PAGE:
TEL AVIV, Israel – Israel declared Tuesday that it had found evidence that the Syrian government had repeatedly used chemical weapons last month, arguing that President Bashar Assad was testing how the United States and others would react and that it was time for Washington to overcome its deep reluctance to intervene in the Syrian civil war.
Brig. Gen. Itai Brun, Israel's top military intelligence analyst, said at a security conference in Tel Aviv on Tuesday that Syria used chemical weapons, probably a sarin-based nerve agent, in attacks March 19 near Aleppo and Damascus. He said the assessment was based on reports of victims foaming at the mouth and having constricted pupils.
In making the declaration — which went somewhat beyond recent suspicions expressed by Britain and France — Israeli officials argued that Assad had repeatedly crossed what President Obama said last summer would be a "red line."
Administration officials pushed back, however, saying they would not leap into the conflict on what they viewed as inconclusive evidence, even while working with allies on plans to secure the weapons if it appeared they were about to be used or handed to Hezbollah.
Officials said that an investigation was necessary but added that U.S. intelligence agencies had yet to uncover convincing evidence that an attack on March 19 — and smaller subsequent attacks — used sarin gas, a deadly agent that Syria is believed to hold in huge stockpiles.
"We are looking for conclusive evidence, if it exists," White House press secretary Jay Carney said.
In a briefing in Tel Aviv, an Israeli military official was vague about the exact nature of the evidence, saying that it was drawn from an examination of photographs of victims and some "direct" findings that he would not specify. U.S. Secretary of State John Kerry suggested there were mixed messages emerging from Israel, saying that he had spoken to Prime Minister Benjamin Netanyahu on Tuesday morning and that the Israeli leader "was not in a position to confirm" the intelligence assessment. Israeli officials said they would not attempt to explain the apparent difference between Netanyahu's statement and that of his top military intelligence officials.
At the same time, Daniel Shapiro, U.S. ambassador to Israel, said that contingency plans to address the use of chemical weapons in Syria were "very much part" of the discussions between Defense Secretary Chuck Hagel and his Israeli counterpart in Tel Aviv on Monday.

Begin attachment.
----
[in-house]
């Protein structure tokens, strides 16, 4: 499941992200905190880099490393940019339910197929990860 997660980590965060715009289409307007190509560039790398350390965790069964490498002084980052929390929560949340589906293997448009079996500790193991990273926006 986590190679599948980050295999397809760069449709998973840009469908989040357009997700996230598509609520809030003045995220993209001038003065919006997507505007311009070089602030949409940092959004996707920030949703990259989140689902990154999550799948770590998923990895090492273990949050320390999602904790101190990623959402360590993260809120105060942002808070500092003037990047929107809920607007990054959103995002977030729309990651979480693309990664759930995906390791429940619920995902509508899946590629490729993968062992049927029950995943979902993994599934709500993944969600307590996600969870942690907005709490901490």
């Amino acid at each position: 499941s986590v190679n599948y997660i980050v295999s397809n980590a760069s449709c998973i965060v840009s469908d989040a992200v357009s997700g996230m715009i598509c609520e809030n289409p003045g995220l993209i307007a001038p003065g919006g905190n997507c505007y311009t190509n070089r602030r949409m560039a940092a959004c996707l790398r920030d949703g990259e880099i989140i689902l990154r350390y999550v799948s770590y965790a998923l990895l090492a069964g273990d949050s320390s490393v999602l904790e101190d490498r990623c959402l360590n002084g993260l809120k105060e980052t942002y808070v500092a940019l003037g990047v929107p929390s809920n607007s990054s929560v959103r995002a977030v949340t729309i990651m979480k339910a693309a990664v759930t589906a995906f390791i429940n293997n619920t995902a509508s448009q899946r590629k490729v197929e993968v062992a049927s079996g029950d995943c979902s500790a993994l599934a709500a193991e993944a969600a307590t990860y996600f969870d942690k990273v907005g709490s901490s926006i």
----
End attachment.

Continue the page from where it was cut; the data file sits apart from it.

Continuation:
Brun told participants at a security conference in Tel Aviv that the Syrian government "has increasingly used chemical weapons." That echoed accusations that Britain and France made in a letter last week to the secretary-general of the United Nations, calling for a deeper investigation.
Brun's statements were the most definitive to date by an Israeli official regarding evidence of possible chemical weapons attacks March 19 near Aleppo and Damascus, the capital.
Another military official, speaking on the condition of anonymity, said that the evidence had been presented to the Obama administration but that Washington had not fully accepted the analysis.
No physical proof
None of the assertions — by Israel, Britain or France — included physical proof. Experts say the most definitive way to prove the use of chemical weapons is to promptly collect soil samples at the site and examine suspected victims.
A senior Defense Department official noted that "the use of chemical weapons in an environment like Syria is very difficult to confirm." He added: "Given the stakes involved, low-confidence assessments by foreign governments cannot be the basis for U.S. action. … Thus, we must be absolutely confident of use before determining how to respond."
That will not be easy. The Syrian government, which has accused insurgents of using chemical weapons and has requested that a U.N. forensics team investigate, has refused to allow that team to enter the country because of a dispute over the scope of its inquiry.
Charges of chemical weapons use come as the United States and its allies struggle to find a viable approach to the Syrian conflict, now in its third year.
The White House has been trying to slowly build pressure on Syrian President Bashar Assad, while stopping short of providing military aid to the rebels. Over the weekend, officials pledged an additional $123 million in nonlethal aid.
The Tribune Washington Bureau contributed to this report.